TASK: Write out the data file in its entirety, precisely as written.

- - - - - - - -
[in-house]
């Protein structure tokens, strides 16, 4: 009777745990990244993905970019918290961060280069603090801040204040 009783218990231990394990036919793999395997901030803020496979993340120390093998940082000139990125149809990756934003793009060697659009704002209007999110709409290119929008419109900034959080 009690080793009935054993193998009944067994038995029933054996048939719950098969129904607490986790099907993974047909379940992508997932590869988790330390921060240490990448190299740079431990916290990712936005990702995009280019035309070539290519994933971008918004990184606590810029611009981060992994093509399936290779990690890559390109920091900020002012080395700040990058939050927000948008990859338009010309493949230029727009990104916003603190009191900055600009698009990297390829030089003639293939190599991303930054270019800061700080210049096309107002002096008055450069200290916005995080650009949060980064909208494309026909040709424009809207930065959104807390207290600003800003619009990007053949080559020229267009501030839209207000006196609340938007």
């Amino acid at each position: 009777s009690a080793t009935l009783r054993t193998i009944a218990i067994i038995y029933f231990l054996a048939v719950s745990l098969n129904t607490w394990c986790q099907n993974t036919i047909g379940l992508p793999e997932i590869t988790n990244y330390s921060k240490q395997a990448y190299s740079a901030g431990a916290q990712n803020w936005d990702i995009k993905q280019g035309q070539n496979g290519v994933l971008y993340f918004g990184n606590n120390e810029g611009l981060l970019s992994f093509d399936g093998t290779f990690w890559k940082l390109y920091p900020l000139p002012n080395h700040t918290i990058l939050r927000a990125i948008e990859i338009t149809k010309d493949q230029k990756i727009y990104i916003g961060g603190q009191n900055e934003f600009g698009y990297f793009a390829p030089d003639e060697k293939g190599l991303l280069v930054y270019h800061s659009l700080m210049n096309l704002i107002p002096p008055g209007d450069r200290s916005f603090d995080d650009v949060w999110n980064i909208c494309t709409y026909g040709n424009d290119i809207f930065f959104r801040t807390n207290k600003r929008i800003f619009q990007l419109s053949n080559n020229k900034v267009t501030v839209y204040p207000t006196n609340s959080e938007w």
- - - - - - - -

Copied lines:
[in-house]
């Protein structure tokens, strides 16, 4: 009777745990990244993905970019918290961060280069603090801040204040 009783218990231990394990036919793999395997901030803020496979993340120390093998940082000139990125149809990756934003793009060697659009704002209007999110709409290119929008419109900034959080 009690080793009935054993193998009944067994038995029933054996048939719950098969129904607490986790099907993974047909379940992508997932590869988790330390921060240490990448190299740079431990916290990712936005990702995009280019035309070539290519994933971008918004990184606590810029611009981060992994093509399936290779990690890559390109920091900020002012080395700040990058939050927000948008990859338009010309493949230029727009990104916003603190009191900055600009698009990297390829030089003639293939190599991303930054270019800061700080210049096309107002002096008055450069200290916005995080650009949060980064909208494309026909040709424009809207930065959104807390207290600003800003619009990007053949080559020229267009501030839209207000006196609340938007």
């Amino acid at each position: 009777s009690a080793t009935l009783r054993t193998i009944a218990i067994i038995y029933f231990l054996a048939v719950s745990l098969n129904t607490w394990c986790q099907n993974t036919i047909g379940l992508p793999e997932i590869t988790n990244y330390s921060k240490q395997a990448y190299s740079a901030g431990a916290q990712n803020w936005d990702i995009k993905q280019g035309q070539n496979g290519v994933l971008y993340f918004g990184n606590n120390e810029g611009l981060l970019s992994f093509d399936g093998t290779f990690w890559k940082l390109y920091p900020l000139p002012n080395h700040t918290i990058l939050r927000a990125i948008e990859i338009t149809k010309d493949q230029k990756i727009y990104i916003g961060g603190q009191n900055e934003f600009g698009y990297f793009a390829p030089d003639e060697k293939g190599l991303l280069v930054y270019h800061s659009l700080m210049n096309l704002i107002p002096p008055g209007d450069r200290s916005f603090d995080d650009v949060w999110n980064i909208c494309t709409y026909g040709n424009d290119i809207f930065f959104r801040t807390n207290k600003r929008i800003f619009q990007l419109s053949n080559n020229k900034v267009t501030v839209y204040p207000t006196n609340s959080e938007w």